wholepeace

Cultural Norms and the Invisibility of Privilege

In PeaceAble on July 3, 2014 at 3:47 pm

George Will writing about the privilege that comes from a woman claiming she’s been raped is like the spider writing about the privileges of the fly. Sure, says the spider, the fly is inextricably snared in my web, and there’s a better than even chance that she will be eaten someday, but isn’t the fly’s squirming still just a big show for attention and sympathy, after all?

When was the last time that we specifically celebrated “the first white man” to do something? If you aren’t sure how to answer the question, or if every example you can think of for the first time a white man did something is also the first time a human did it, don’t be surprised. Because the white male is the dominant racial/sexual image in our culture, there is simply no need to identify it specifically. Go ahead. Google a few firsts. If the person was not white or male, it will be mentioned specifically. Specific firsts might say “the first man,” but the usage is more in the sense of “man” as “human,” rather than a concern that you might mistake the person’s sex.
Even when non-whites or females have done something first, we often overlook those events or treat them as anomalies. The “discovery” of the American continents, for instance, is attributed to white European males even though there were great indigenous civilizations here centuries before the earliest white men arrived. When a white man does something first, his race and sex are simply not newsworthy. It is also true that centuries of white male privilege have meant that access to the means to do certain things first was denied to or made vastly more difficult for non-whites and/or females.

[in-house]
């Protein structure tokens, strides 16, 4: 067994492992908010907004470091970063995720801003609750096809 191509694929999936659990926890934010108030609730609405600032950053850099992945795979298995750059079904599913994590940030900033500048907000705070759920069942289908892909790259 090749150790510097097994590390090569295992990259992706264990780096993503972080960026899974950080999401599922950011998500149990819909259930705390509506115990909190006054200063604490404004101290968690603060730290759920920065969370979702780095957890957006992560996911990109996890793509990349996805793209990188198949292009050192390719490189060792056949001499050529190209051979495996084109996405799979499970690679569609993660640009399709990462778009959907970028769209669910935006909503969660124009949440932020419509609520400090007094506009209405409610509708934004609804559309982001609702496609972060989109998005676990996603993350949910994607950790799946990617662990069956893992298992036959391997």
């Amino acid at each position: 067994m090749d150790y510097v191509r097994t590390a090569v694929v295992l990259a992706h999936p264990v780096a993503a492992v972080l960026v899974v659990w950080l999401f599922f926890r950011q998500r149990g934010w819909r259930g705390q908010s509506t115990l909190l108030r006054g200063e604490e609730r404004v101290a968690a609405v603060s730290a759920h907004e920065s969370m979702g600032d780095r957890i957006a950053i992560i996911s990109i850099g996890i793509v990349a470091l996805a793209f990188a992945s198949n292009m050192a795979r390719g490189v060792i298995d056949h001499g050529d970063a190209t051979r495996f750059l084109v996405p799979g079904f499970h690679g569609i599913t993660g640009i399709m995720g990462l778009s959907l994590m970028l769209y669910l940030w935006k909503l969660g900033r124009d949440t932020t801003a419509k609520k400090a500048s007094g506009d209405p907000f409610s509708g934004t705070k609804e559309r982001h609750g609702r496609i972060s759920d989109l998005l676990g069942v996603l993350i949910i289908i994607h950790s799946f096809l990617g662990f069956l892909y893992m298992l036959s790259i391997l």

Culture defines our expectations for what is “normal” and what is not. These norms of culture are created, reinforced and expressed through our common language and usage, our common images, and our normative relationships with others as we live our lives. This is not to say that we all slavishly follow the norm, but only that when we, or others, don’t do what is normal we know it. It also doesn’t mean that the norm is based on what is most common or likely. The “normal” American nuclear family (a man, his wife, and their natural children) is not now and never has been the most common family structure; and there are more women than men in the general population.
And it is not just the general culture that generates norms. Every co-culture creates norms for its members; and if you, or your status in life, or your behavior, or any other aspect of you is consistent with the appropriate norm in any circumstance, then you are privileged in that instance. If you are, by sex or race or religion or wealth or any other characteristic, consistent with the more general norms of the culture, or if the culture provides you with special privilege because you differ from the norm in some significant and valued way, then your privilege is multiplied. In the same way, of course, the degree to which you differ from the norm in any situation is the degree to which you lack privilege.
I used to ask my students, as an exercise in understanding the effects of prejudice, to identify as many co-cultures as they could to which they belonged, and what benefits or privileges they received from being part of each co-culture. At first, it was difficult for many of them to even recognize that they did belong to any co-culture at all; and once they had identified some, to recognize any particular benefits. But they had little trouble finding examples when I asked them to identify a way in which their membership in a co-culture had caused them to suffer discrimination or disadvantage. It is, of course, natural that we should be especially aware of the things that harm us, but the other side of awareness of disadvantage is the invisibility of privilege. Because certain characteristics are “normal;” and more importantly, normative; we simply do not recognize the privilege that comes from not being “different.”